RD-33s as well as other critical parts that need replacing or overhauling [e.g. the gear box] would make sense – in other words the bare minimum. That’s assuming the radar and other key [expensive] components are still able to be operational for the next few years. A major problem for the RMAF is that the government can’t provide zero indication as to when the MRCAs will be funded
but recently it was said that the MRCAs have to be ordered by 2020. As such subjecting the Fulcrum fleet to a full upgrade will not make sense; unless of course there is a later significant change or shift with regards to the MRCA timeline.
Not sure if you noticed but 10 Para troops have been seen armed with Mossberg 500s during Merdeka Day and also during a recent exercise with U.S. troops. The first time I saw a Mossberg 500 was at an army exhibition held at Central Market in 1989/90.
Following British practice from the !st Emergency, the lead man in jungle patrols during the 2nd Emergency carried shotguns [at times also Sterlings]. The idea was that in a sudden, unexpected contact the lead man wouldn’t have time for a precised aimed shot; hence the shot gun which gave a wide blast radius. But why would 10 Para troops be issued with shotguns? Could it have been because of lessons learnt during Lahad Dato when it was found that in a secondary jungle/estate environment there is need for a shot gun?
Nice spotting, Azlan. I am not sure why they have Mossbergs 10th Para. I am guessing here but if you saw the Mossie in the late 80s, my guess it is a carry over from that period instead of a recent lesson learnt. As you aware the Army like the other services are very conservative so it is likely that they will not changed things too much. And I will not be very surprised if they did find that Lahad Datu incident as the justification for being conservative hence the emphasis to boost the army especially its firepower above the platoon level.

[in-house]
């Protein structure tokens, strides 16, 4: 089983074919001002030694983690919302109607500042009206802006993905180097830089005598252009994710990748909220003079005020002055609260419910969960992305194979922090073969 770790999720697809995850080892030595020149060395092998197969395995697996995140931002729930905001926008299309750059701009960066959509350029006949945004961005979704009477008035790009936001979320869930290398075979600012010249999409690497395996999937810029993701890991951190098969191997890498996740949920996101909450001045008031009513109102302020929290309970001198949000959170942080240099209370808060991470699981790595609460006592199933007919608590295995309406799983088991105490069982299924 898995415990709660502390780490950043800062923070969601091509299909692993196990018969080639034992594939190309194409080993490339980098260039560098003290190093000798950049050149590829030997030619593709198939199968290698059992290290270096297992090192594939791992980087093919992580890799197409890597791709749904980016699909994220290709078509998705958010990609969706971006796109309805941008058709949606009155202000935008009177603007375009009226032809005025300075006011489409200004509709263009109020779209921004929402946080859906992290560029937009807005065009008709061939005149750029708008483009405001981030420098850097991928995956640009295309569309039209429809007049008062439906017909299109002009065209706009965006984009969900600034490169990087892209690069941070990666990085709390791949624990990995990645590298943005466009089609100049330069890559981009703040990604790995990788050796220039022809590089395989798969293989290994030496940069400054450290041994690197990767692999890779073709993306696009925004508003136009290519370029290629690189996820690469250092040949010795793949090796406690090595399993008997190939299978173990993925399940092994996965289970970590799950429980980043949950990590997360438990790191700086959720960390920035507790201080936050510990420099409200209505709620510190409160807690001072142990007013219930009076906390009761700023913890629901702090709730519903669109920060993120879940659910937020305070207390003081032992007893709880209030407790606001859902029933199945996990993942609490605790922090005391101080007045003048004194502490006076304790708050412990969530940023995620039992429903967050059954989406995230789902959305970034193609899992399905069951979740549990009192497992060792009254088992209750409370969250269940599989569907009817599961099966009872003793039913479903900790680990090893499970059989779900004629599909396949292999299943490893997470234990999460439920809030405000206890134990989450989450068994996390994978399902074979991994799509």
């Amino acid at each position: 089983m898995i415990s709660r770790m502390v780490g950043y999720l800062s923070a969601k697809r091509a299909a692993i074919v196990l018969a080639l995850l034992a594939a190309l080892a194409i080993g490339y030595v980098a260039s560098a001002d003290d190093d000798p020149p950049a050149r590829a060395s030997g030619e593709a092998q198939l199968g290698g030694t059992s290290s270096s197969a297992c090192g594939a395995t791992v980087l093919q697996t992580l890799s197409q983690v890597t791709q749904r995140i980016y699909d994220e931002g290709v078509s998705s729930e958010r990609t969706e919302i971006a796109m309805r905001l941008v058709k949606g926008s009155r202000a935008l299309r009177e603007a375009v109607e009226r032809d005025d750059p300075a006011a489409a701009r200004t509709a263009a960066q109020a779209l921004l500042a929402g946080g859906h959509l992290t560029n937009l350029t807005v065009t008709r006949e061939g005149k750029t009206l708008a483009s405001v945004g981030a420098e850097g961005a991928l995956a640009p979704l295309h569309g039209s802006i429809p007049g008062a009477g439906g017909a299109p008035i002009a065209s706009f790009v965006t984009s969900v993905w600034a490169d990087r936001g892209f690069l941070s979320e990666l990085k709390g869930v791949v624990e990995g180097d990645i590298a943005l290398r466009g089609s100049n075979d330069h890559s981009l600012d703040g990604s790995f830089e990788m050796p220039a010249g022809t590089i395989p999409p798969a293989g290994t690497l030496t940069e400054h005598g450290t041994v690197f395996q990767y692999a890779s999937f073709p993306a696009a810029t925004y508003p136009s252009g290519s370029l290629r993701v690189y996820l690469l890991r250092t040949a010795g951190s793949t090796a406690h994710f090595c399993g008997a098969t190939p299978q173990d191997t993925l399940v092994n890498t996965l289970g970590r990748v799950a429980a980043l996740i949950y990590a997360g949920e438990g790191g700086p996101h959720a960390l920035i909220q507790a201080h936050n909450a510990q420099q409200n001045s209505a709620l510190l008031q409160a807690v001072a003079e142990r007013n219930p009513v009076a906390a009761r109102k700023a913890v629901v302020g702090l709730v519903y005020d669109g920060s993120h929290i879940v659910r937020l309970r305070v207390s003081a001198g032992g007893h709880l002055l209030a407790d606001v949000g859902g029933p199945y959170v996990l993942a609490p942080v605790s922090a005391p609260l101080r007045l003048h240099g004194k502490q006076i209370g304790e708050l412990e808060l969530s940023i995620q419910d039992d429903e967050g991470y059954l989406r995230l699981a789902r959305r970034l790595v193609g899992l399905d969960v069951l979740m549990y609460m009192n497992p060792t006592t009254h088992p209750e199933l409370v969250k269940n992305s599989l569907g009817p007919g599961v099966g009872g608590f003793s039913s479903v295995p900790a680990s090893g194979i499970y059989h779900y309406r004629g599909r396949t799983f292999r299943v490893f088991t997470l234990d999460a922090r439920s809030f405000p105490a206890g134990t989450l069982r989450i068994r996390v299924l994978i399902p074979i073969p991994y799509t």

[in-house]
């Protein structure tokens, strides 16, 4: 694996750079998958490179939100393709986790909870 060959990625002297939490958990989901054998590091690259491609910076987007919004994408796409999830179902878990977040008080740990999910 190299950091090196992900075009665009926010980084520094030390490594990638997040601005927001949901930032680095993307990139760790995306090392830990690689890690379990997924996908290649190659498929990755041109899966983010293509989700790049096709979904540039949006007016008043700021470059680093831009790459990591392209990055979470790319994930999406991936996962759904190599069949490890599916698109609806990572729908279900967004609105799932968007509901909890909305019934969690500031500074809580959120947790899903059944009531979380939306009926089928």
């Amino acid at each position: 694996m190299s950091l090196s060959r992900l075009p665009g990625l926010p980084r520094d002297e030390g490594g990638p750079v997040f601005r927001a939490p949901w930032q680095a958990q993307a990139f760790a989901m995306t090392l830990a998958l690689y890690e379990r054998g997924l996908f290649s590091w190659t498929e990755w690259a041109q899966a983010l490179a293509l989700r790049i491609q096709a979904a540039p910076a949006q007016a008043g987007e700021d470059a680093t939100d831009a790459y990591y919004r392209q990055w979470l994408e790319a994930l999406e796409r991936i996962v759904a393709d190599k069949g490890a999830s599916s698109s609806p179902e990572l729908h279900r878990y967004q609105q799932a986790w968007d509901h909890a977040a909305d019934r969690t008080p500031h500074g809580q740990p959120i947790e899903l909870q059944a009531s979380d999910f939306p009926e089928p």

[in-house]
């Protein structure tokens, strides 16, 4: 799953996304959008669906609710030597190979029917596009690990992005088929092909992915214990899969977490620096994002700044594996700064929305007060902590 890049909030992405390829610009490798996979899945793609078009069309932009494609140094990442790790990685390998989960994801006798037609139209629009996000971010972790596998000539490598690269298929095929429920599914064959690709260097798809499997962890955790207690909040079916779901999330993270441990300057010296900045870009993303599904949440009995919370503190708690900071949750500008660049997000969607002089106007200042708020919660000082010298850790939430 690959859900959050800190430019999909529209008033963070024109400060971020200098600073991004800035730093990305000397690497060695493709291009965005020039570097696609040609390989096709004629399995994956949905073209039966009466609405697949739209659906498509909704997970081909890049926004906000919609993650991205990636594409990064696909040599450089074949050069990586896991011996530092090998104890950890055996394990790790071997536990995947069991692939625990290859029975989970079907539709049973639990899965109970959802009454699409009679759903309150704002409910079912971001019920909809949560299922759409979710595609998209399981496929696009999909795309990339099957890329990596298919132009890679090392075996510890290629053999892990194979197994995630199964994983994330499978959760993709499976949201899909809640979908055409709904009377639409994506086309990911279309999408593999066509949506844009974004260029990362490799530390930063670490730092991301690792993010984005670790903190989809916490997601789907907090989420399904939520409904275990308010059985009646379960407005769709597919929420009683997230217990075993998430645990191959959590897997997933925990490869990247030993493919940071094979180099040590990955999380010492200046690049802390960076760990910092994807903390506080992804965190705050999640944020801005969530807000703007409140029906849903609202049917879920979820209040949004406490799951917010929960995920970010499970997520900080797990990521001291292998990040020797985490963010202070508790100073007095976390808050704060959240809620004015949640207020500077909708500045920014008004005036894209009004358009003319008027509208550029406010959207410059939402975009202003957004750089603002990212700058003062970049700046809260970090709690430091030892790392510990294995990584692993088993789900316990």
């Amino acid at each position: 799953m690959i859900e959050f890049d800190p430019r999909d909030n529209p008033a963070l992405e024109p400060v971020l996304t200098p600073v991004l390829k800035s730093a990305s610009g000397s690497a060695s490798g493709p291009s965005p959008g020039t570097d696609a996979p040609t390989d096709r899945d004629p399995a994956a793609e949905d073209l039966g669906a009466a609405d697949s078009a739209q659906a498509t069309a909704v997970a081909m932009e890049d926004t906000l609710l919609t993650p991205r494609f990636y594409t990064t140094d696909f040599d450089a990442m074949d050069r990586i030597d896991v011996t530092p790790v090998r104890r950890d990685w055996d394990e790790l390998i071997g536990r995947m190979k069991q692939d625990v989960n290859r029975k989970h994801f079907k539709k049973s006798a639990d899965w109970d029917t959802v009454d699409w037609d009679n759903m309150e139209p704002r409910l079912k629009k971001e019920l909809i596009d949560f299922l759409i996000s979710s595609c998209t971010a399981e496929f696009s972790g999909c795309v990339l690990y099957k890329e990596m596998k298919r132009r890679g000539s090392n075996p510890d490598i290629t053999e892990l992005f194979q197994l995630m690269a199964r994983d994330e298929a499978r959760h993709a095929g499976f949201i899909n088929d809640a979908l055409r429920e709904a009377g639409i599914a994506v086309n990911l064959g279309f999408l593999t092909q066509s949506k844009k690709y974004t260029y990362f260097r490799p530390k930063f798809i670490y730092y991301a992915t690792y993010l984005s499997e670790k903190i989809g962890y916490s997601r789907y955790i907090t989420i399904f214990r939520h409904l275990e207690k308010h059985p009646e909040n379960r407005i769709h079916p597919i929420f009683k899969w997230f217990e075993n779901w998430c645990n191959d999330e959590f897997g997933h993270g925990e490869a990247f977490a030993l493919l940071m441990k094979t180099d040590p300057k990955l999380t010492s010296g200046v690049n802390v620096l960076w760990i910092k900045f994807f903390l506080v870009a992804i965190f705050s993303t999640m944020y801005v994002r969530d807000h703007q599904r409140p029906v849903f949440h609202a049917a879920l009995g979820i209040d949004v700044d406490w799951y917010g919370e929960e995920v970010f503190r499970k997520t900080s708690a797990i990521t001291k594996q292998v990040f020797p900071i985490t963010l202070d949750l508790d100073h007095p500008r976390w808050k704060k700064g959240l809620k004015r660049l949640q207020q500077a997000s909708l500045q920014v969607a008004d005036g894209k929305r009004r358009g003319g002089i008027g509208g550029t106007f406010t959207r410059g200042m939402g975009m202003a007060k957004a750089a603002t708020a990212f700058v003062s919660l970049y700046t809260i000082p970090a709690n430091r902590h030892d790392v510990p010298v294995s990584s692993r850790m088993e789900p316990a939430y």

Ah….yes, the F-5E, the benchmark for all modern ‘light fighters’.
I guess if Northrop were to still produce it (in updated versions of course) or at least until 2000, people would still buy them.
The canopy from the F-20 would have been a welcome improvement in the F-5E.
Is this the same gun shown in the trailer for History Channel’s documentary GGK? The trailer shows a squad of men doing jungle patrol and the lead man is using this gun.
I am not sure as I have not seen the documentary, could even be the Remington which they used in the past
Remingtons were used by the Brits in the 1st Emergency. Thus it’s not surprising that we also later used Remingtons; after all from the Merdeka to the mid 1970’s almost everything we issued our infantry units with was the same as the Brits; from the Mk 3 ”turtle” helmets to Sterlings to converted Brens 7.62mms to M20 launchers.
I’m pretty sure the Mossberg I saw at the exhibition many years ago is the same type seen carried by 10 Para at Merdeka Day and during the exercise with U.S. troops. The only reason I can think of why they would want a shotgun is probably during sudden close engagements like during the 1st and 2nd Emergency or maybe; just maybe, to blast down doors during urban engagements.
@zainal abidin It’s a shame northrop aren’t building a modern version of it. However, Saab have the Gripen, which is arguably the spiritual successor to the F-5/F-20. I think a F-5/Gripen type aircraft is all that most countries really need, and not expensive Typhoon/Rafale types.